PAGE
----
34: HEAD OF THE PAC
THIS ISN’T A REPLICA OF THE ANDERSON BROTHERS’ FAMOUS PINEPAC XE FALCON FROM THE ’80S; IT’S THEIR NEW IMPROVED VERSION!
— REBIRTH OF A LEGENDARY RACER
Despite being a small dot on the underside of the globe, New Zealand’s known for punching above its weight in the world of motorsport. You only need to put your copy of NZV8 down for long enough to catch the news on TV these days to see just how well we’re doing. Names like Scott Dixon, Brendon Hartley, and the all-conquering V8 Supercar drivers such as SVG, Fabian Coulthard, and Scott McLaughlin are the talk of the town.
The beauty of motorsport at this level these days is that the drivers are backed by big teams with even bigger budgets and, with the level of professionalism within the sport, the drivers can make a damn good living out of it.
Flick your calendar back a few years — OK, more than a few; try the early 1980s. Things were a touch different then. The names etched into the winners’ trophies and the minds of the fans included those of two brothers from Whenuapai, a small village on the outskirts of West Auckland. Bruce and Wayne Anderson grew up with a father who was car mad. Bruce began driving earthmoving machinery as a wee lad, and then started showing some promise behind the wheel of a race car. Little brother Wayne, some seven years Bruce’s junior, came along and also showed interest. Despite Wayne ending up parking his dad’s car on its roof in a paddock well before he was old enough to drive legally, he soon started honing his track skill. Over the years, the duo stepped up through various cars and classes.
What made the Anderson brothers successful was not just their talent behind the wheel, but their business nous that allowed them to pursue their
dreams. Don’t forget, in those days the racing was all owner funded, owner built, and owner maintained — no big-dollar sponsors footing the bill, and no massive teams to fix the damage. Having always had an association with Ford, not just for their road cars but also for their truck fleet — for the Andersons’ successful sawmilling business — the brothers joined the fray when the XD and XE Falcons were released, purchasing an XD NZ Production Saloon previously campaigned by Nick Begovic and Dick Johnson, before building an XE replacement from scratch.
Both cars, dressed in the now-famous Pinepac livery, went on to race against many of the great names of today — the XE coming third in two New Zealand championships with Bruce behind the wheel. Dick Johnson was invited to codrive with Bruce for the 1985 Wellington Street Race, where he placed the car on pole, and, although mechanical issues put them out early on, a friendship was created that’s stayed strong until this day — just don’t ask Dick about New Zealanders being able to buy their bread prebuttered; an inside joke that will have them all in hysterics.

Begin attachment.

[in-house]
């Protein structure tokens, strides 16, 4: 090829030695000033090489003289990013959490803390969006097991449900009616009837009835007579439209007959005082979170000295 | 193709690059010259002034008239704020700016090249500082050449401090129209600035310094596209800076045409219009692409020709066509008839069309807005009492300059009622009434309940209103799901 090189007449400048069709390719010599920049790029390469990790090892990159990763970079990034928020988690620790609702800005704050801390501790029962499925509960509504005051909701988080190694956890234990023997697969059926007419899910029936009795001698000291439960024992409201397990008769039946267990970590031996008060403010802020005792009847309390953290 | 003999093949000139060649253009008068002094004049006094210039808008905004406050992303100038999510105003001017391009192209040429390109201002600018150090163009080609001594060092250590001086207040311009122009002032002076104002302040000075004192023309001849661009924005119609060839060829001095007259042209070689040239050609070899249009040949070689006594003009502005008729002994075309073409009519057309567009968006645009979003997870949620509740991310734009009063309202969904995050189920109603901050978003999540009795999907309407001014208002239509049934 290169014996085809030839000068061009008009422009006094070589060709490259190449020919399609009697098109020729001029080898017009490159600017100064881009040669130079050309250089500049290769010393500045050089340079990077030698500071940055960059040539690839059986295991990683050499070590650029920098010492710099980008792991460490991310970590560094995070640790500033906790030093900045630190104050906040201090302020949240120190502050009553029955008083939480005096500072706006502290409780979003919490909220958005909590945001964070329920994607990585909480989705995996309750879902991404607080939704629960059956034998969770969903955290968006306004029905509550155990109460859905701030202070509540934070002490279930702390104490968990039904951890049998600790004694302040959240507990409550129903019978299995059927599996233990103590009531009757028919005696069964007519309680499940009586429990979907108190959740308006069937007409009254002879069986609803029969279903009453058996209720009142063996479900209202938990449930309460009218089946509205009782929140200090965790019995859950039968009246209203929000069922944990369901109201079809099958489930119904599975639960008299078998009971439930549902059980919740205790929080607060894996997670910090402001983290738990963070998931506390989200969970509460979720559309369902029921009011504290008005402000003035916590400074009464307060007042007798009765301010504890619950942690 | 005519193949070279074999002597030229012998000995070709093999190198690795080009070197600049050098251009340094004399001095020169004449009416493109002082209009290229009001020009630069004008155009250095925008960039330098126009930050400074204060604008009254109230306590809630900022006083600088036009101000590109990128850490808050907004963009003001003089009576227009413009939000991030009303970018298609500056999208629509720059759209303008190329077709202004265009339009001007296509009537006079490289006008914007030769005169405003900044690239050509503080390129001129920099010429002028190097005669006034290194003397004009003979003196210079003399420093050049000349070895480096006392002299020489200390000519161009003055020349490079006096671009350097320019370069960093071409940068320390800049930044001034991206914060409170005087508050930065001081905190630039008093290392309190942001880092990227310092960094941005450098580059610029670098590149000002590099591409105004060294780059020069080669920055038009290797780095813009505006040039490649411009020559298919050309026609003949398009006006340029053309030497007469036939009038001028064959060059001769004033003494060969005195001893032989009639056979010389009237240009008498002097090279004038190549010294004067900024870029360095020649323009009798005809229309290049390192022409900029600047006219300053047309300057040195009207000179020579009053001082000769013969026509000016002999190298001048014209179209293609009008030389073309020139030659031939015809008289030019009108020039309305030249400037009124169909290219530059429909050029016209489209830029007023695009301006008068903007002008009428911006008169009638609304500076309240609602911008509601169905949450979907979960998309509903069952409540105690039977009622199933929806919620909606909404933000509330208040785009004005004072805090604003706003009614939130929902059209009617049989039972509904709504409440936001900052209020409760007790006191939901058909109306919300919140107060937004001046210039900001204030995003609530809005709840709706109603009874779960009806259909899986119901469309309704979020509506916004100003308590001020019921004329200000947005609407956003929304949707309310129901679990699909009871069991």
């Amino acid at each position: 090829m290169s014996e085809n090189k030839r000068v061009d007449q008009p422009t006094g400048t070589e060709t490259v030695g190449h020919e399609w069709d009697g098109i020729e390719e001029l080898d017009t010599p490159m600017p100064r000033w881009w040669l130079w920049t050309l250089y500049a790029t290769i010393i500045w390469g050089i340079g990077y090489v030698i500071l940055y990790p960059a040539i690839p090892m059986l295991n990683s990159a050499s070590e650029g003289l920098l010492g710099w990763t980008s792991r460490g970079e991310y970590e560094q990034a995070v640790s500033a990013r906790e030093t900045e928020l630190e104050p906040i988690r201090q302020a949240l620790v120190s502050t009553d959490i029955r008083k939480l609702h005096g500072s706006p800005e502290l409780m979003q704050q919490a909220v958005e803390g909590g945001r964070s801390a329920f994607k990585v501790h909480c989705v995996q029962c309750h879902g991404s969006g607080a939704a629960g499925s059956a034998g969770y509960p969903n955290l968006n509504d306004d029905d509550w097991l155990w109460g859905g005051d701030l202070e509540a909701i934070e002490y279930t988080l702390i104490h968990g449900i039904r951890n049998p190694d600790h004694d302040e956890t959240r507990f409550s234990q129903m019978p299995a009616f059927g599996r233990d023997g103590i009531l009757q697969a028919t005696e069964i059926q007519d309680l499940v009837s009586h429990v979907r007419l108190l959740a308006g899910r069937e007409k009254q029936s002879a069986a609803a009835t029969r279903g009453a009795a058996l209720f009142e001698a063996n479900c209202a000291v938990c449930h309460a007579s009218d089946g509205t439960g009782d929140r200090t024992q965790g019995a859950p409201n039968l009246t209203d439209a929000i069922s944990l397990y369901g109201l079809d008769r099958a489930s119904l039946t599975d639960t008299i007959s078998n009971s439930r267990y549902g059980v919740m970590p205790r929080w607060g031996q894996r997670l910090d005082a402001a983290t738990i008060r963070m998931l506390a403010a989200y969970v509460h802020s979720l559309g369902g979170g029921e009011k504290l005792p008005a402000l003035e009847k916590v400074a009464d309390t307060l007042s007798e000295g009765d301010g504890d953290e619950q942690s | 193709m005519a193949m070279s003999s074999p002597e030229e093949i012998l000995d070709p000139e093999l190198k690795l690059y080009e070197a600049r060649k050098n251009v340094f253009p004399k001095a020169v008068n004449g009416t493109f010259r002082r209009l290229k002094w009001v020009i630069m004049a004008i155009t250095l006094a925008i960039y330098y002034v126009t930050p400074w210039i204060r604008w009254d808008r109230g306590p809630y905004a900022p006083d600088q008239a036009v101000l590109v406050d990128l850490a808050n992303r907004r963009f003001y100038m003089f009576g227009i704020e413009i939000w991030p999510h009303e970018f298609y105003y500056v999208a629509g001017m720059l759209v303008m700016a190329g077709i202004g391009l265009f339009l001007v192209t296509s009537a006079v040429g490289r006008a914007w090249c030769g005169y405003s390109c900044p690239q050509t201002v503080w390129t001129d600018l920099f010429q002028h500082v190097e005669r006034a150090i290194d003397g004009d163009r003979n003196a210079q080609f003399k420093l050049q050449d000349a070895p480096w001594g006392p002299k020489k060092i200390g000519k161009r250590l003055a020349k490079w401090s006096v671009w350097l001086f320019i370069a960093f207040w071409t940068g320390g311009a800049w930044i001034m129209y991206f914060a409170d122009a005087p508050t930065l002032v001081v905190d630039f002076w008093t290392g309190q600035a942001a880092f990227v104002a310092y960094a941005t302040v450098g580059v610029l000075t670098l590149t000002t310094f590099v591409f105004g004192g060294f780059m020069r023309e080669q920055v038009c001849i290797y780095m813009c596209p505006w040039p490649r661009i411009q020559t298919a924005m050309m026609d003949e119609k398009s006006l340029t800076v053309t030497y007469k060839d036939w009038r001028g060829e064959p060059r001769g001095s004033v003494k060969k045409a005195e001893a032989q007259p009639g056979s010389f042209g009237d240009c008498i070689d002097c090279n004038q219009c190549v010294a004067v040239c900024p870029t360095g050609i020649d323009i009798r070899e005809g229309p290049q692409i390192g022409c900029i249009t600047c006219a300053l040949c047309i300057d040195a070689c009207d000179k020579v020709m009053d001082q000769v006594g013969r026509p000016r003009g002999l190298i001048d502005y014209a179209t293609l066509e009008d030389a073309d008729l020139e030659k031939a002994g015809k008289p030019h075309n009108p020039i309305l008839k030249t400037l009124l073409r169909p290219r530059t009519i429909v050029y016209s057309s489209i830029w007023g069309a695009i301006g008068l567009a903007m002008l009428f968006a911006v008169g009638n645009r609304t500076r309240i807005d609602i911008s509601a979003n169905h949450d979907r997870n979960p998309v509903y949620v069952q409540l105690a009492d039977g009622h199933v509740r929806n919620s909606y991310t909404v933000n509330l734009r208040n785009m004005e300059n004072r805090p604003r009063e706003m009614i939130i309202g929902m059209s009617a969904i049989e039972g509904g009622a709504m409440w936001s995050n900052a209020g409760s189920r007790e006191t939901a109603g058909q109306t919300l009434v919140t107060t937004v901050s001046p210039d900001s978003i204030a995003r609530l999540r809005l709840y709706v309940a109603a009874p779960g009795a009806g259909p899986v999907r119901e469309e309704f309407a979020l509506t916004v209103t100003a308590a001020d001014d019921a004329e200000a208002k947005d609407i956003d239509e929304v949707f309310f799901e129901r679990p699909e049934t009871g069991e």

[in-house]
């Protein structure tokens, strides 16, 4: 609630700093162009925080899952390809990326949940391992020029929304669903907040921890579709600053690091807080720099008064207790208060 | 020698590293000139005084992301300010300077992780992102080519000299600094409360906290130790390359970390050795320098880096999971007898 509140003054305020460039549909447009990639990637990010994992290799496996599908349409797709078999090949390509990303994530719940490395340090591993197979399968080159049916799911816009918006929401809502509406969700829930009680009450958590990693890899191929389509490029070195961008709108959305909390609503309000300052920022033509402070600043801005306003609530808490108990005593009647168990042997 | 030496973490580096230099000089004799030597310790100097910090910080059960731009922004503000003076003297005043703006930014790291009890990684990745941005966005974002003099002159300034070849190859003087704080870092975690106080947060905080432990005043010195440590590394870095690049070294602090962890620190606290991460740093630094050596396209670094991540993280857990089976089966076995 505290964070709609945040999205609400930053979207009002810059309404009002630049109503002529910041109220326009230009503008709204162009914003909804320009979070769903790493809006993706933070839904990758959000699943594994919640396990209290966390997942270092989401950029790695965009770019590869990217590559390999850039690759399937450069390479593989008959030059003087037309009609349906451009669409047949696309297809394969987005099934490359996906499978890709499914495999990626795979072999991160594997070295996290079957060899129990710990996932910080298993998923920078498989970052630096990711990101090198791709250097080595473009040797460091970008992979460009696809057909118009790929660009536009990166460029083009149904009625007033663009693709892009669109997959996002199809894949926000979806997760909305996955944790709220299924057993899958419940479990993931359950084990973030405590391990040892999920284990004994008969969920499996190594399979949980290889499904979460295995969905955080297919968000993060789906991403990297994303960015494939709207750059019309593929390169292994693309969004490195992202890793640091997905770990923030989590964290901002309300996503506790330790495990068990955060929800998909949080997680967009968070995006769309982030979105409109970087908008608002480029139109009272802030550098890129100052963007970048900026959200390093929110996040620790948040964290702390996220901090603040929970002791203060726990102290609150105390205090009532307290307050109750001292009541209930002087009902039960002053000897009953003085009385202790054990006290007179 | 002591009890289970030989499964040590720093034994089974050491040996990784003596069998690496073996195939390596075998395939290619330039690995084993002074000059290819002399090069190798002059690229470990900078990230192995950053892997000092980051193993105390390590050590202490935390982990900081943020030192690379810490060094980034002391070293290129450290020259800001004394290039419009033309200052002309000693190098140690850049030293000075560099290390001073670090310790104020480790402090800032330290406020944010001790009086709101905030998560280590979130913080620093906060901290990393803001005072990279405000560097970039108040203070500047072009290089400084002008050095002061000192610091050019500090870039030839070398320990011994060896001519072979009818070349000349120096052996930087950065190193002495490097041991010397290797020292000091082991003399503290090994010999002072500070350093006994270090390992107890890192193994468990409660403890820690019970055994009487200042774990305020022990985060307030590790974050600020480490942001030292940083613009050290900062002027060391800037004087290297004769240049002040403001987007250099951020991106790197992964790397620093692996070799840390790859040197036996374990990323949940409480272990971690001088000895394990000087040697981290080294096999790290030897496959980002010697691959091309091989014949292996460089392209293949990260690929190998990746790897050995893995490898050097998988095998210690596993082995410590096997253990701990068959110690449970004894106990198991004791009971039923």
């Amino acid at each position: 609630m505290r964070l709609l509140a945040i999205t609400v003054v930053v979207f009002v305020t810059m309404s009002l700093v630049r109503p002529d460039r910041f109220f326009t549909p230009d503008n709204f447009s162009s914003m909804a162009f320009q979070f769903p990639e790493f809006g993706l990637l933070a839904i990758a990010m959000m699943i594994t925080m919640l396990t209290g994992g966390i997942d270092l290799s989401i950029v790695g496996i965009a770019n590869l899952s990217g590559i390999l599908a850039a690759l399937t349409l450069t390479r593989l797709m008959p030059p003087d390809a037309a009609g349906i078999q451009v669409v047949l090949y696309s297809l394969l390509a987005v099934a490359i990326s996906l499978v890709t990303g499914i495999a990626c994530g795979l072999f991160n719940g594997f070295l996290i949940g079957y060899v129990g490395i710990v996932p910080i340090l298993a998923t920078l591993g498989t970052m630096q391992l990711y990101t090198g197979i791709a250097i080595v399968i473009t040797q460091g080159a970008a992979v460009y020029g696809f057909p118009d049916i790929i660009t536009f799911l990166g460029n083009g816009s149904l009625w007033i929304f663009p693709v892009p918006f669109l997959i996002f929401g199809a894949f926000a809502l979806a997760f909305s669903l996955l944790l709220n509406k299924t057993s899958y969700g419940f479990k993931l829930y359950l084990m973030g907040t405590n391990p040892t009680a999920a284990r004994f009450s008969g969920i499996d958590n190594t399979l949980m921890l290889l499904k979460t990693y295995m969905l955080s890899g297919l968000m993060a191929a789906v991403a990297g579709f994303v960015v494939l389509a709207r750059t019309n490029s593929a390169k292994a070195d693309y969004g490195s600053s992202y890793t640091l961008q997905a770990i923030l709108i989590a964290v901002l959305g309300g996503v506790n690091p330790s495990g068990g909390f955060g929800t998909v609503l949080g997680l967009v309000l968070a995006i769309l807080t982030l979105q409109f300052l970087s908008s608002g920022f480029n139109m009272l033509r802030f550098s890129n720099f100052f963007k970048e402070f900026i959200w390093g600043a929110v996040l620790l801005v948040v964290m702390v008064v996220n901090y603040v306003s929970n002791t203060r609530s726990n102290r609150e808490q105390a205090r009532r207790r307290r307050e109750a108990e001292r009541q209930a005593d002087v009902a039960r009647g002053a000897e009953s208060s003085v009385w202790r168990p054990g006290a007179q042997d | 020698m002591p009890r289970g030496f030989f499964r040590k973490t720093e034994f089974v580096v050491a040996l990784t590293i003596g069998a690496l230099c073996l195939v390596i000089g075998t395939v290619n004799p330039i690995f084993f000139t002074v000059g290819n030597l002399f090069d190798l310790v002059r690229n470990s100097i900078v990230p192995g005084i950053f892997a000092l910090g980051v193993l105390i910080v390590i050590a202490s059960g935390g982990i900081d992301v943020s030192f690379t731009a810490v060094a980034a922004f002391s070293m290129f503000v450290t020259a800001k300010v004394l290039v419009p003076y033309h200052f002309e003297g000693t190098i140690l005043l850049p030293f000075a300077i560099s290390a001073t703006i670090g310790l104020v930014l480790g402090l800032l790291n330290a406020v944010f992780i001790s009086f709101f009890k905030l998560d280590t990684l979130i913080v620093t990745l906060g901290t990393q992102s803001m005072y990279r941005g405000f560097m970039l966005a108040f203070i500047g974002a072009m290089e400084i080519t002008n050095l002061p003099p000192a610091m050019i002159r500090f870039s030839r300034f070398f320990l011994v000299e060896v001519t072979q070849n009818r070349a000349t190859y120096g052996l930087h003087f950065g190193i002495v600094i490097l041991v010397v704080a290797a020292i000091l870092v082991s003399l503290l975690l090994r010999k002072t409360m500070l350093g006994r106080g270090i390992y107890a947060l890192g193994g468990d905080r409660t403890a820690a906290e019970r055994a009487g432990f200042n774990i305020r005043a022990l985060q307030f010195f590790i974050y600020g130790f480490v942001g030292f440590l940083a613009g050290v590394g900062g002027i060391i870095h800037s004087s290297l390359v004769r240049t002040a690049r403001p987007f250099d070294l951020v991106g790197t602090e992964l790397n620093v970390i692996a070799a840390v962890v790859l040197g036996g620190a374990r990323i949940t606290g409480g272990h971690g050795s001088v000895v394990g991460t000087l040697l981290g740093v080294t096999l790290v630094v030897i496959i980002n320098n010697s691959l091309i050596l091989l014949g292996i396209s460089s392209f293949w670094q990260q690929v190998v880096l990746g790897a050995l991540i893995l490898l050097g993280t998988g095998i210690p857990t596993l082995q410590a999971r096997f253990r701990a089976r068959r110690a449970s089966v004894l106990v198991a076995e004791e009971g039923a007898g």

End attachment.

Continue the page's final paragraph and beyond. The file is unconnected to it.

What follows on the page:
The XE was one of just two genuine homologated Group A XE Falcons ever built. Sadly, this car, after being onsold to a relative, ended up being stolen, never to be seen again. Despite lots of noise about its whereabouts, it seems that piece of Kiwi history is gone forever. However, the love for that car has not. Fast forward to 2017, and Bruce’s family, including son Andrew — who’s also had plenty of success behind the wheel — is still running the sawmill, Wayne, aka Jacko, is living his dream of building and maintaining race cars at his business, AV8 Motorsport, where he’s assisted by his son Tony — yet another successful racer.
Jacko was in need of some Falcon running gear for another project he was involved in, and came across a complete XE with just what he needed. The purchase worked out well, as Andrew was able to con Uncle Jacko into giving him some finishing parts for his XE Falcon street car project. Soon, the four Anderson boys were left staring at an XE bodyshell. Clearly, there was only ever going to be one outcome — the chance to relive the dream being far too strong for the family to resist. Bruce describes it as “not only a trip down memory lane but also the re-creation of a neat car from a unique period of New Zealand motorsport, when a street race was taken by the scruff of the neck by an
Aussie legend” — so there was clearly a little point to prove, too.
With Enzed Central Muscle Cars now being the pinnacle of saloon racing in New Zealand, and Bruce already sitting at the front of the class behind the wheel of his ’69 Mustang, building the XE for the class was the obvious choice. So, while nostalgia’s nice, newstalgia’s even better, and the car would receive the best modern-day equipment they could get their hands on.